Theorem 15 There is a canonical functor of tensor categories from the representations of to (universally locally acyclic equivariant perverse sheaves). The support of lies in .
1. If is irreducible, then is the IC sheaf of .
2. Suppose is a refinement of , this induces natural maps (and similarly for ). These maps turns out to be small and hence maps IC sheaves to IC sheaves and to .
3. Suppose , where . Then , where .
4. Suppose and . Let and via pullback. Let and . Then we have isomorphisms, functorial in , Here
Definition 19 If is irreducible. We set over to be the IC sheaf of . More generally, we define .
Definition 20 Let be the paw morphism. We define Notice the result does not depend on the partition of , which is a consequence of the smallness in b).

03/31/2016

## Excursion operators

The local system corresponds to a -local system on the arithmetic etale fundamental group , which is an extension of by the geometric etale fundamental group. Drinfeld's lemma (see the next section) allows us to extend the action of to (the latter has copies of ).

Proposition 6 Let . Let be a finite dimensional representation of . Then there is a canonical coalescence isomorphism .
Proof It is enough to treat the case when is injective and surjective.
1. Suppose is injective. For simplicity let us assume is irreducible. The shtukas in question involves no modification along (since is a trivial representation of ). So we have a canonical isomorphism (In particular, the is nothing but .)
2. Suppose is surjective. Then It follows from d) of Theorem 15 that . The result then follows from proper base change. ¡õ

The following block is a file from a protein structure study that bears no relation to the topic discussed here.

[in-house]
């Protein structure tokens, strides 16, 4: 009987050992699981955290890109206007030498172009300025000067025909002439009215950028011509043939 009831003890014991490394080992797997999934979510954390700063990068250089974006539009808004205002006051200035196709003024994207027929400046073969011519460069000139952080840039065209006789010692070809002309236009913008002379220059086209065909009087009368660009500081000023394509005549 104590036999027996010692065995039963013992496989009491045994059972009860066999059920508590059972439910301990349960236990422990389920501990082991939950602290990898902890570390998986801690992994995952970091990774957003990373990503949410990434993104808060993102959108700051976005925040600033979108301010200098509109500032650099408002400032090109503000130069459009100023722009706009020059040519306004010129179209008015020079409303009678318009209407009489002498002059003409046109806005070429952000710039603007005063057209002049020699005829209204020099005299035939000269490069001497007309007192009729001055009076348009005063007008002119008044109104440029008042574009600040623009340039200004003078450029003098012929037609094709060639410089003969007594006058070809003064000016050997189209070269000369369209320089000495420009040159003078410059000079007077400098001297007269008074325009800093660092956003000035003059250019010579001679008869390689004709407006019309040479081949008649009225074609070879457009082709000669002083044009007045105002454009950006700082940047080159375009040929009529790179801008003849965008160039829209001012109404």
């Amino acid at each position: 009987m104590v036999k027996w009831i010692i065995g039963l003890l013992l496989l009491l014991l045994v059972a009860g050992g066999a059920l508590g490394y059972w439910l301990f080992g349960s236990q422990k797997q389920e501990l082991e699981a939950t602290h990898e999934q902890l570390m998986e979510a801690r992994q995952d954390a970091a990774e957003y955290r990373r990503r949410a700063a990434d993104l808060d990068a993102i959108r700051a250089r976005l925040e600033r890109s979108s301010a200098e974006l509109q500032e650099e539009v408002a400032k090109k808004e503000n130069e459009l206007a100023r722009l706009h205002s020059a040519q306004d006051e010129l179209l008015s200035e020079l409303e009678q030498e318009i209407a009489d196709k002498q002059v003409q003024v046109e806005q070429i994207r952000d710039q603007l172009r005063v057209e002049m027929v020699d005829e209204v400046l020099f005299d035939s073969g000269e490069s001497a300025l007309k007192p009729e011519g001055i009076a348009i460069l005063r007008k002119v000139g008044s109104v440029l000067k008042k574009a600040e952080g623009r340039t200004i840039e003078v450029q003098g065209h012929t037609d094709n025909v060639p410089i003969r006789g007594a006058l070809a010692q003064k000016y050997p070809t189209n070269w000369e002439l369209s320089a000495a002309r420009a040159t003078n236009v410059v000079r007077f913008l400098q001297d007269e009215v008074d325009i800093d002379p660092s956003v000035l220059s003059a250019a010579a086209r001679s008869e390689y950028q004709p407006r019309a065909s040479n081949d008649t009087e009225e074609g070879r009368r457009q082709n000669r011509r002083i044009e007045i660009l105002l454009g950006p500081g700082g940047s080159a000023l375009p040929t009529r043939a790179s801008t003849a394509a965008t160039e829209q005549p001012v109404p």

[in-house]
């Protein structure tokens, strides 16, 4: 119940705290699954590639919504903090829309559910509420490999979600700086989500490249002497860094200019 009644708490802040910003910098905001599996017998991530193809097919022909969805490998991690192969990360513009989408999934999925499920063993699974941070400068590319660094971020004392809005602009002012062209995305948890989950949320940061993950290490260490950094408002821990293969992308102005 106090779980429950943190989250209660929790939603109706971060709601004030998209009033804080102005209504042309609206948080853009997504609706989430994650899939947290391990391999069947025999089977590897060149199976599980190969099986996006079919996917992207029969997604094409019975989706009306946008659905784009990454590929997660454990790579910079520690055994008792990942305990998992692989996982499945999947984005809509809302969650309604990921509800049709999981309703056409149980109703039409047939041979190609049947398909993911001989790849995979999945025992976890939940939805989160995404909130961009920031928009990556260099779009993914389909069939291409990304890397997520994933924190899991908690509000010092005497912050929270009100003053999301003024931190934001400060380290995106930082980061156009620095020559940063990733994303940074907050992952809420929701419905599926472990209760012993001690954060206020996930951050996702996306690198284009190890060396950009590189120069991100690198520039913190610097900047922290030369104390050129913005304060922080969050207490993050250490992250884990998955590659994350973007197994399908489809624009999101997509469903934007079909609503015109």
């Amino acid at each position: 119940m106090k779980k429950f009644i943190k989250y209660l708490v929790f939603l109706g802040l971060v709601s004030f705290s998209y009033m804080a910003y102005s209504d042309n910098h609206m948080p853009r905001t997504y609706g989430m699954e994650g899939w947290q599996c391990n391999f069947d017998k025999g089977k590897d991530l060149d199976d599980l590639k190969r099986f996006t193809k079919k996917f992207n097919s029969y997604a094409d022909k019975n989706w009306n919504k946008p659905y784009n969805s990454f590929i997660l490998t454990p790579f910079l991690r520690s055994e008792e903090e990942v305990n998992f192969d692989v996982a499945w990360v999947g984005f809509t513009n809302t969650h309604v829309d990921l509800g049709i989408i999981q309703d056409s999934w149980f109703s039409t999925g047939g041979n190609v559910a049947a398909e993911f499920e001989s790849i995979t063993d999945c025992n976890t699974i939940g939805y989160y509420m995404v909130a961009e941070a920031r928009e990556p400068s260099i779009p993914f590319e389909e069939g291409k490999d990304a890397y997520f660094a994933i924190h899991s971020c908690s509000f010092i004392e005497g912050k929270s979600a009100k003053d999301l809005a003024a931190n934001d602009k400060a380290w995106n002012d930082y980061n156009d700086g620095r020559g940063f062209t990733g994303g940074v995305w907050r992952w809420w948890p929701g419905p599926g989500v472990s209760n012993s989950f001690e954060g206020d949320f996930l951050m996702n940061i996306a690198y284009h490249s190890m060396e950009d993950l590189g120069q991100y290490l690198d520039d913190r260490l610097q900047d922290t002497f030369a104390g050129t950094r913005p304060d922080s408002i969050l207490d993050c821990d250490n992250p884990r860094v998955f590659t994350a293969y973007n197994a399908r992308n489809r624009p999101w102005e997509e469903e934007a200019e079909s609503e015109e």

Taking and be the trivial representation, we obtain the isomorphism Taking , we obtain the isomorphism Now combining these two isomorphisms we can define the creation/annihilation operators.

Definition 21 Let be an invariant vector. Let be the corresponding morphism on cohomology. We define the creation operator to be to be the composition Similarly define the annihilation operator for an invariant covector.
Proposition 7
1. The creation and annihilation operators commute when the paws are disjoint.
2. The composition of two creation/annihilation operators correspond to disjoint set of paws is the creation/annihilation operators for their union.

04/07/2016

## Partial Frobenius operators

Reference: thesis of Eike Lau and L. Lafforgue.

Theorem 10 has the following consequence:

Corollary 2 Let be smooth of finite type. Let be algebraically closed. Let . Then the functor gives an equivalence between finite etale covers and finite etale covers together with an isomorphism .
Proof View as relative spectrum . For any finite etale, we have (see Stacks project 50.79). So the isomorphism is equivalent to the isomorphism since . The same argument as in Theorem 10 gives that is fully faithful.